The Main Divide parts the Pacific coast of New Island from the western coast facing the Tasman Sea. It is mostly impassable, due to the high mountains and glaciated valleys of the Southern Alps. Unless you can hitch a ride on Gwaihir, or take a detour through Khazad-dum, there are only three passes available. One of them is Arthur's pass.
A forest at Arthur's Pass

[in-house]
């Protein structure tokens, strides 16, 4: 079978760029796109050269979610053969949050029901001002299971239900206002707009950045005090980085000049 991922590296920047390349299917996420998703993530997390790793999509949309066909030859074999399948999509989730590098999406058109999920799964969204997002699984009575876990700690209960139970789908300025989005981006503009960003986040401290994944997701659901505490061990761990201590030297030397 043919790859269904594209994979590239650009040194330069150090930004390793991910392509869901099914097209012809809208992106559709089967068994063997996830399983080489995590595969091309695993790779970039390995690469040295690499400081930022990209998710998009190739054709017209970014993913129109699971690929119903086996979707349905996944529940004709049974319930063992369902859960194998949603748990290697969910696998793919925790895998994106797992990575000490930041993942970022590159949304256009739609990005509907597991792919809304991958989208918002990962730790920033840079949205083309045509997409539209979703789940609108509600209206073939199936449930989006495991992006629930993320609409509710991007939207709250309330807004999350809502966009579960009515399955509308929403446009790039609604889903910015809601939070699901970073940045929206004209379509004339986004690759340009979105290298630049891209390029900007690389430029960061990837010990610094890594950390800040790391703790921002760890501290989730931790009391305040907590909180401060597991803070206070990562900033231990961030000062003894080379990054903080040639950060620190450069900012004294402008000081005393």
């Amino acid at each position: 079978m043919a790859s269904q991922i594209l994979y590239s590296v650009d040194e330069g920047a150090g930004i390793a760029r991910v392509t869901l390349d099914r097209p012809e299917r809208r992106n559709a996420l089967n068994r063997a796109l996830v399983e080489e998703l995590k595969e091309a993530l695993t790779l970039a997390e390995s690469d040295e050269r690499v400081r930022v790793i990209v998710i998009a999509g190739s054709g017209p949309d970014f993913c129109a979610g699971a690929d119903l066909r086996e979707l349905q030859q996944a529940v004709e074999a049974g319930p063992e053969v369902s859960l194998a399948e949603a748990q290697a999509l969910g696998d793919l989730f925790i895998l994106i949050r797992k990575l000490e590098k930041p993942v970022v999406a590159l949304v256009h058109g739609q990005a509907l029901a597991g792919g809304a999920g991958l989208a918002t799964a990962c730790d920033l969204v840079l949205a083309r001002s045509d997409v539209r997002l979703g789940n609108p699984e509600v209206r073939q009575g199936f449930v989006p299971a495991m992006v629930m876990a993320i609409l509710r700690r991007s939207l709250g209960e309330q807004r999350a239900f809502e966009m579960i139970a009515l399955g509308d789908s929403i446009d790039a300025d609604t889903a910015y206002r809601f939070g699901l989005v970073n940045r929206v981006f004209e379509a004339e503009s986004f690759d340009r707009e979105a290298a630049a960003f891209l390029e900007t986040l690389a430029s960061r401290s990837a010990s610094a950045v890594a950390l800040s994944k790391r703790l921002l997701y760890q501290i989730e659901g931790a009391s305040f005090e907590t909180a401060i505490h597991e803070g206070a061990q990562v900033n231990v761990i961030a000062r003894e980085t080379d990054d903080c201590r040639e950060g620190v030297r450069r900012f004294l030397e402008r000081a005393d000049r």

Arthur's pass takes its name from Sir Arthur Dudley Dobson, who led the first european party across it in 1864. To be fair, he really didn't discovered it, as it was sporadically used by Maori hunting parties led by the local chief Tarapuhi, who gave him the lead on where to look for the pass. Nevertheless, the "discovery" by Sir Arthur came just at the right time as it provided easy access through the mountains shortly before gold was discovered in the west coast (all major european settlements were at the time on the east coast). We crossed Arthur's pass in our 2008 trip, as we moved to the Tasman coast from the Canterbury region. As you can see from the photos, it was a wet late-fall day, which certainly helped to set the mood. We stopped at the pub in the tiny hamlet with the same name, where we got some food and warm beverages. The area of the pass is in fact at the center of a beautiful protected natural area, encompassing tall mountains and very lush forests (it seems to rain and snow a lot, over there). Even a short walk from the pub offers an incredible view of the trees (see e.g. small photo on the left). What we didn't see was the Kea, which is the funnies (and more delinquent) bird in the world. Keas are mountain parrots (world's only alpine parrot) that only live in New Zealand. They are very smart and inquisitive, and regularly harass tourists and their cars (they like to strip all lose rubber parts, like swipers). They even know how to open the zip of backpacks to steal the content. They know how to solve logic puzzles (things like figuring out the correct sequence in which levers must be pushed to access food in a container) and group of them can work together to crack more difficult problems. Although we may have seen some Kea feeding on roadkill along the road (not sure, though), we didn't meet any while we had our walk: it was raining and keas are definitely too smart to go for a stroll in foul cold weather, as opposed to a certain clueless human writing this blog.